We have now passed through the point of no return in the housing market. Yes, we have had housing “bubbles” before, but were they ever under the
same circumstances as the one that has busted now?
How we got here:
Well, for starters there was a bill passed in 1933 called the Glass-Steagall Act. In a nutshell to protect from what caused some of the problems of
the “Great Depression” from ever happening again.
An act passed by Congress in 1933 that prohibited commercial banks from collaborating with full-service brokerage firms or participating in
investment banking activities.
The Glass-Steagall Act was enacted during the Great Depression. It protected bank depositors from the additional risks associated with security
transactions. The act was dismantled in 1999.
Fast forward to 1999, when this Act, for all intents and purposes is repealed, after decades of lobbying by Banks, successfully completed by what many
refer to as “Mr. Weill goes to Washington” – that would be Sandy Weill, formerly of CitiGroup, which by the way would never have become
CitiGroup without it .
Following the merger announcement on April 6, 1998, Weill immediately plunges into a public-relations and lobbying campaign for the repeal of
Glass-Steagall and passage of new financial services legislation (what becomes the Financial Services Modernization Act of 1999). One week before the
Citibank-Travelers deal was announced, Congress had shelved its latest effort to repeal Glass-Steagall. Weill cranks up a new effort to revive
Weill and Reed have to act quickly for both business and political reasons. Fears that the necessary regulatory changes would not happen in time had
caused the share prices of both companies to fall. The House Republican leadership indicates that it wants to enact the measure in the current session
of Congress. While the Clinton administration generally supported Glass-Steagall "modernization," but there are concerns that mid-term elections in
the fall could bring in Democrats less sympathetic to changing the laws.
This is just a snippet of the history of the Glass-Steagall Act, for a quick complete history, check the link.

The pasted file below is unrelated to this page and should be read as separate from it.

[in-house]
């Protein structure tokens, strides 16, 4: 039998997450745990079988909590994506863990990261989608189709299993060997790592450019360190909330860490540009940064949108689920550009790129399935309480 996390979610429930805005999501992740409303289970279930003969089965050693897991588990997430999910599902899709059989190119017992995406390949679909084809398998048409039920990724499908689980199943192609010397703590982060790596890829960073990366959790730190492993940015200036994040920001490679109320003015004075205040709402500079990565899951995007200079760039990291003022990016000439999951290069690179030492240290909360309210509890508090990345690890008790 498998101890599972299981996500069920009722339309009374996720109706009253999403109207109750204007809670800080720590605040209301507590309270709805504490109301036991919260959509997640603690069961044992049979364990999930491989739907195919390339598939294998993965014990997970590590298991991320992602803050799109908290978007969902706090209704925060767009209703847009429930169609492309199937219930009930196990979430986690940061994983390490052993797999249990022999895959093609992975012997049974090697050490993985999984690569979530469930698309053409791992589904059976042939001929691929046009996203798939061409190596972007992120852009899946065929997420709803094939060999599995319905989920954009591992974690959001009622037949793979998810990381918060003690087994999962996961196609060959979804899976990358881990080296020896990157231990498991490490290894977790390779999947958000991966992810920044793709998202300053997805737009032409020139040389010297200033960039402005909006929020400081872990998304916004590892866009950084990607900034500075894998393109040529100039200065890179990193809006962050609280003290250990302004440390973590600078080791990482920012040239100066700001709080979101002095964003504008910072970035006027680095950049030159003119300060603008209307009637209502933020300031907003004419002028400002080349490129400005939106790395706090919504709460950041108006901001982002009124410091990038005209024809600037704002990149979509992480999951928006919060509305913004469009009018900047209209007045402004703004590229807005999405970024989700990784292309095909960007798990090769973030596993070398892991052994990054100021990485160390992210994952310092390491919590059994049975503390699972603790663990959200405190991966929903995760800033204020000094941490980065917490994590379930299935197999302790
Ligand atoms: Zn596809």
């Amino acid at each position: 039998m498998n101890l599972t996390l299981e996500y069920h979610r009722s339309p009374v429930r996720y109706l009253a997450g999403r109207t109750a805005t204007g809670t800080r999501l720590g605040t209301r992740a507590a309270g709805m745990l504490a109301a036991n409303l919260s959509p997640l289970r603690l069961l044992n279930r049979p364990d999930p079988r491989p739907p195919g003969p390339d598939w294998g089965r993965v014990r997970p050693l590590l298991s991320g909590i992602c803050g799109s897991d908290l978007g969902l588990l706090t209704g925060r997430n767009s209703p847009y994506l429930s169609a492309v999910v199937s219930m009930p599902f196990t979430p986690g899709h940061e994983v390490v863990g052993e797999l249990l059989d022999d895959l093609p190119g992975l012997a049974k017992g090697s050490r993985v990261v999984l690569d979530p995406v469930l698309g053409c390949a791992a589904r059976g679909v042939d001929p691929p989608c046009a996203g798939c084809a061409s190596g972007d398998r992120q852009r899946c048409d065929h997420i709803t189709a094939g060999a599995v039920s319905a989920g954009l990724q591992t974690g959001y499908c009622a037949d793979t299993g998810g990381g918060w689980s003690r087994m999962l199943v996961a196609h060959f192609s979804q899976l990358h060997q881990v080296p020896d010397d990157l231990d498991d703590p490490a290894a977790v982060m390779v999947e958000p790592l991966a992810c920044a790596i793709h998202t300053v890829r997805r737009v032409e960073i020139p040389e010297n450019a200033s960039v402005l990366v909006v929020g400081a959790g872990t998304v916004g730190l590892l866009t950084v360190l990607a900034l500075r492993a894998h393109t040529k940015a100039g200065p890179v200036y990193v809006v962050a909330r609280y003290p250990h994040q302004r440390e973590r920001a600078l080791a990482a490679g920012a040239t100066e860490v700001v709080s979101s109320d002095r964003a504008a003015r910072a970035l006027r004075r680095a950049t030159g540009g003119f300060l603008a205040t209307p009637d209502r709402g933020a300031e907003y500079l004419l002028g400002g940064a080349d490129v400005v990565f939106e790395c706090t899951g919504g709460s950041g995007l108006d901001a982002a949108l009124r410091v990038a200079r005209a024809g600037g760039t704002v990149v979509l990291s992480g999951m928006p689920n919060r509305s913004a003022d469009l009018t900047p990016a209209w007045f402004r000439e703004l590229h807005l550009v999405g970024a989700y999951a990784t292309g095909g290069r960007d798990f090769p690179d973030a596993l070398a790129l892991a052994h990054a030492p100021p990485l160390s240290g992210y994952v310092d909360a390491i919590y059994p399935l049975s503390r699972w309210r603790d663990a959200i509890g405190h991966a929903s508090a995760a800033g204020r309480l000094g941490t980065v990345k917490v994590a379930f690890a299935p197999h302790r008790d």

So, a lot of consumer protection flew out the window when Glass-Steagall got repealed, oh but the Banks were sitting pretty. What happened next
appears to be an almost complete and utter breakdown of all regulatory agencies, mortgage products that never should have been created or used, and a
rash of downright fraudulent mortgages allowed.
What of the Regulation? Well, Bernake can’t even seem to keep his head on straight about that to this day.
Bernanke Urges Flexibility in Mortgage Regulation
You really have to read between the lines on this one. The headlines say one thing, but the article almost implies another.
Two months later.
Bernanke to Propose Stricter Mortgage Regulation
Now, let’s consider some of what happened, from my point of view at least. It’s no secret at this point that people were being handed out
sub-prime mortgages they really couldn’t afford.
Wall Street firms are stumbling and markets around the globe are nervous. Economists worry the mortgage bust may lead to a recession.
NOW connects the dots to see the extent to which recklessness, corruption and greed created this subprime mess that now threatens to undermine our
entire economy. David Brancaccio talks to Rep. Keith Ellison, who grew up in North Minneapolis and who has pushed legislation to address the crisis.
He also talks to Ameriquest whistleblower Mark Bomchill, who explains the competitive "boiler room" culture that encouraged brokers to aggressively
push mortgage products they knew clients would be unable to repay.